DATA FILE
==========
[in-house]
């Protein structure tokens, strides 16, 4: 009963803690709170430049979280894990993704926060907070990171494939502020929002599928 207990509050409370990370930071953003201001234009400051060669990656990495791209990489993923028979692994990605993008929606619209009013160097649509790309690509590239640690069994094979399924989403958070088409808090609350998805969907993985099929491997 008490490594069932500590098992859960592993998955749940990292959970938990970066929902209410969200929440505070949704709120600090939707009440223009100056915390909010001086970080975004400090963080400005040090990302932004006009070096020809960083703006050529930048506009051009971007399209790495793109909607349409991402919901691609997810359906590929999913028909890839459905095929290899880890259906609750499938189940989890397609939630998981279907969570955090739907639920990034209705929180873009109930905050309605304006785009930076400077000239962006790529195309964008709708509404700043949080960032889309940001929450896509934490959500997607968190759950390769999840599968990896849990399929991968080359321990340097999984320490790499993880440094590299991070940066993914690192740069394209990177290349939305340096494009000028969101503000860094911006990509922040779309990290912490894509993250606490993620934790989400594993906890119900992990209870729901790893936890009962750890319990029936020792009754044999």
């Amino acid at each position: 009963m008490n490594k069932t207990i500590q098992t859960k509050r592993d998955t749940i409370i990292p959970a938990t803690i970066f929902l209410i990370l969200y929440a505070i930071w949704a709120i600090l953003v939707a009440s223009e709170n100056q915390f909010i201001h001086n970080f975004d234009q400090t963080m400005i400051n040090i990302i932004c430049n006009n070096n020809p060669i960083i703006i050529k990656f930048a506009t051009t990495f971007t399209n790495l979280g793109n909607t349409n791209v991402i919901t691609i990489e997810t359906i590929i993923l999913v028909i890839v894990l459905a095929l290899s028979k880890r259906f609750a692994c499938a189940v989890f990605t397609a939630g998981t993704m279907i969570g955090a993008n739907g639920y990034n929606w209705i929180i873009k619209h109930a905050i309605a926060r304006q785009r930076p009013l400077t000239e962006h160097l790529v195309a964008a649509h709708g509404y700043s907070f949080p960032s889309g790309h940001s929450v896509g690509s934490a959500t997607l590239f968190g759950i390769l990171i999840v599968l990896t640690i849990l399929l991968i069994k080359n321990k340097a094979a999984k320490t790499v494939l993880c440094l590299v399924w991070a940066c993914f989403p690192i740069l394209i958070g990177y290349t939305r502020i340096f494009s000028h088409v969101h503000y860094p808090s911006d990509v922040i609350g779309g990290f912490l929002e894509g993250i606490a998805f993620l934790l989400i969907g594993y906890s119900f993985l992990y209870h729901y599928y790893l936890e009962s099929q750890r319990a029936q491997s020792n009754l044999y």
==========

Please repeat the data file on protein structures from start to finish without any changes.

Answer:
[in-house]
């Protein structure tokens, strides 16, 4: 009963803690709170430049979280894990993704926060907070990171494939502020929002599928 207990509050409370990370930071953003201001234009400051060669990656990495791209990489993923028979692994990605993008929606619209009013160097649509790309690509590239640690069994094979399924989403958070088409808090609350998805969907993985099929491997 008490490594069932500590098992859960592993998955749940990292959970938990970066929902209410969200929440505070949704709120600090939707009440223009100056915390909010001086970080975004400090963080400005040090990302932004006009070096020809960083703006050529930048506009051009971007399209790495793109909607349409991402919901691609997810359906590929999913028909890839459905095929290899880890259906609750499938189940989890397609939630998981279907969570955090739907639920990034209705929180873009109930905050309605304006785009930076400077000239962006790529195309964008709708509404700043949080960032889309940001929450896509934490959500997607968190759950390769999840599968990896849990399929991968080359321990340097999984320490790499993880440094590299991070940066993914690192740069394209990177290349939305340096494009000028969101503000860094911006990509922040779309990290912490894509993250606490993620934790989400594993906890119900992990209870729901790893936890009962750890319990029936020792009754044999």
């Amino acid at each position: 009963m008490n490594k069932t207990i500590q098992t859960k509050r592993d998955t749940i409370i990292p959970a938990t803690i970066f929902l209410i990370l969200y929440a505070i930071w949704a709120i600090l953003v939707a009440s223009e709170n100056q915390f909010i201001h001086n970080f975004d234009q400090t963080m400005i400051n040090i990302i932004c430049n006009n070096n020809p060669i960083i703006i050529k990656f930048a506009t051009t990495f971007t399209n790495l979280g793109n909607t349409n791209v991402i919901t691609i990489e997810t359906i590929i993923l999913v028909i890839v894990l459905a095929l290899s028979k880890r259906f609750a692994c499938a189940v989890f990605t397609a939630g998981t993704m279907i969570g955090a993008n739907g639920y990034n929606w209705i929180i873009k619209h109930a905050i309605a926060r304006q785009r930076p009013l400077t000239e962006h160097l790529v195309a964008a649509h709708g509404y700043s907070f949080p960032s889309g790309h940001s929450v896509g690509s934490a959500t997607l590239f968190g759950i390769l990171i999840v599968l990896t640690i849990l399929l991968i069994k080359n321990k340097a094979a999984k320490t790499v494939l993880c440094l590299v399924w991070a940066c993914f989403p690192i740069l394209i958070g990177y290349t939305r502020i340096f494009s000028h088409v969101h503000y860094p808090s911006d990509v922040i609350g779309g990290f912490l929002e894509g993250i606490a998805f993620l934790l989400i969907g594993y906890s119900f993985l992990y209870h729901y599928y790893l936890e009962s099929q750890r319990a029936q491997s020792n009754l044999y």